In a blog post, House Speaker John Boehner (R-OH) responded to the president's proposal by pointing out how closely Obama's recommendations resemble already-approved House Republican measures. "House Republicans have spent the last year focused on helping American small businesses expand and create new jobs. Today, the president unveiled a package of ideas designed to do the same—and most of them look strikingly familiar," said Boehner in the post. "In fact, many of the ideas endorsed by the president today have already been put forward—and acted upon—by House Republicans. The proposals could already be law if the United States Senate would simply act."
"Republicans appreciate the president sending these bills to Congress today, but perhaps to speed the process along, he should simply submit them to the Senate—now the last roadblock to helping American small business job creators," he added.
Jacob Barron, CICP, NACM staff writer
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Please join us for two new MLBS Workshops: Liens & Bonds: Managing the Process from a National Perspective and/or UCC Filings and the Best Possible Position to Get Paid. To be held on Wednesday, March 21, 2012, 8:00am to 12:30pm and/or 1:00pm - 3:15pm, Los Angeles, California.
For more information on NACM's MLBS, click here.
Last month, one of the "Big Three" U.S.-based ratings agencies noted deep concern with what appeared to be civil unrest with the Russian government, more specifically Prime Minister/soon-to-be second-time President Vladimir Putin. Little has happened in the interim to paint the Fitch decision to downgrade its long-term prospects as outside the lines, as so many ratings agency downgrades have been criticized of late.
Though Putin's reelection as president in March is all but guaranteed, there is widespread evidence of unrest in the form of in-country blogging and public demonstrations stemming from alleged deep corruption in Russian politics. The growing and surprisingly brazen unrest has not been so public since the fall of the Soviet Union. This week, there was what amounted to an organized, 500-car protest parade around Moscow's "Garden Ring," a stretch of road in the city that passes by the Kremlin. It was described in some ways as an opening act to bigger protests planned in February and garnered worldwide attention.
John LaRocca, direct of global credit for Hitachi Data Systems Corp., said that, despite the public criticism being unprecedented and that a chance for business disruptions do exist, sweeping changes are slim in the near-term. So the worst-case scenario, a Russian version of last year's "Arab Spring," remains highly unlikely at this point.
"Everyone knows, if business is interrupted, there will be a penalty," said LaRocca, a member of FCIB's board of directors. "I think politicians in Russia aren't that different from politicians in other places. They don't want to lose their power. There's too much good business to be done. Ultimately, they're going to work with their constituency."
Still, the situation warrants watching by sales and credit professionals and drives home the point of how important it is to know what's going on around one's customers.
FCIB will be presenting a "Doing Business in Russia" webinar featuring John McCaslin, a minister counselor for commercial affairs with the U.S. Commercial Service office in Moscow, in March. For more information or to register, visit www.fcibglobal.com.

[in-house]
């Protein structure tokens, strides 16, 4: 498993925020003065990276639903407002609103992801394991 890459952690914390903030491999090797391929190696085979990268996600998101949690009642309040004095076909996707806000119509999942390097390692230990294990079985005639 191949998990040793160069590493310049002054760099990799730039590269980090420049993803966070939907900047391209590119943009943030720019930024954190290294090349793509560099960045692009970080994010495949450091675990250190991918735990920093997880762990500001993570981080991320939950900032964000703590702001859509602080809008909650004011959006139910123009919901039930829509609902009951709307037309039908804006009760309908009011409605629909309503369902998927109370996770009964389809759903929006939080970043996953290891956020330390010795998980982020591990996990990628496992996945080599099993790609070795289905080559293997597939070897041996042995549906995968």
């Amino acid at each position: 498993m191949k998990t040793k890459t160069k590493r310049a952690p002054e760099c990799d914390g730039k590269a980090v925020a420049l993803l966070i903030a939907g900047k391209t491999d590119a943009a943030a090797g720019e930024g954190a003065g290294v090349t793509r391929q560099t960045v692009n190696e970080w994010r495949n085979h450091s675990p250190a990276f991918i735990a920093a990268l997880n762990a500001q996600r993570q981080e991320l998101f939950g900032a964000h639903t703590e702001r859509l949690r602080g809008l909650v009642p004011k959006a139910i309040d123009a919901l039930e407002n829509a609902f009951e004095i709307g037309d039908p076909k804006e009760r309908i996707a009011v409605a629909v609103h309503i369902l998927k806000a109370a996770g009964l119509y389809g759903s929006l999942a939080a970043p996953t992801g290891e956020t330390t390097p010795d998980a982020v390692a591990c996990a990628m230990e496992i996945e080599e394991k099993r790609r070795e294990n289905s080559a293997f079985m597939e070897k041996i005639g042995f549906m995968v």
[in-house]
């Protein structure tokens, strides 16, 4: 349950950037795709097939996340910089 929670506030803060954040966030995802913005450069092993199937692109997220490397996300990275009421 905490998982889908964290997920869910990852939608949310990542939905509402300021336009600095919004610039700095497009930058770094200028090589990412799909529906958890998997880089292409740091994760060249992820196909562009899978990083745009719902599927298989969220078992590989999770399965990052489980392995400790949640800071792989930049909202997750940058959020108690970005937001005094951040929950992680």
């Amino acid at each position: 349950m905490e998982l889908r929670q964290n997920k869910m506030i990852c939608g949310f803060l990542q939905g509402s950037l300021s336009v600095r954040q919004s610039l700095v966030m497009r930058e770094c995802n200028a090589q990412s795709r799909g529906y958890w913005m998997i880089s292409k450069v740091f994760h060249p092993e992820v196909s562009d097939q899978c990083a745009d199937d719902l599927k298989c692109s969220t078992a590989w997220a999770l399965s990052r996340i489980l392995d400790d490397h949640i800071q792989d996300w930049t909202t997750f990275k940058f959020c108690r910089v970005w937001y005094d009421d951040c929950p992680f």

Brian Shappell, NACM staff writer
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The World Trade Organization (WTO) Appellate Body ruled in favor of the United States in a dispute over China's export restraints on several industrial raw materials. WTO officials originally found in favor of the U.S. in July 2011, and this most recent ruling affirms the original one.
"Today's report is a tremendous victory for the United States, particularly its manufacturers and workers," said U.S. Trade Representative Ron Kirk after the appellate ruling. "The Obama Administration will continue to ensure that China and every other country play by the rules so that U.S. workers and companies can compete and succeed on a level playing field."
China had attempted to portray its export restraints as conservation or environmental protection measures taken to manage critical shortages of supply, but the WTO's Appellate Body disagreed, and found the regulations inconsistent with China's WTO obligations.
"During his State of the Union Address last week, the president laid out a blueprint for an economy that's built to last—an economy built with the renewed strength of American manufacturing," Kirk added. "Today's decision ensures that core manufacturing industries in this country can get the materials they need to produce and compete on a level playing field."
Restraints challenged in the dispute included export quotas and export duties, as well as related minimum export price, export licensing and export quota administration requirements implemented by China. Restrains such as these can, according to Kirk, skew the playing field against the U.S. and other countries in the production and export of a number of products. Simultaneously, they can artificially increase world prices for these raw materials while artificially lowering prices for Chinese producers, allowing them to produce lower-priced goods and giving them a significant advantage over other producers, both in China's market and elsewhere.
Mexico and the European Union both joined the U.S. as co-complainants in the dispute.
Jacob Barron, CICP, NACM staff writer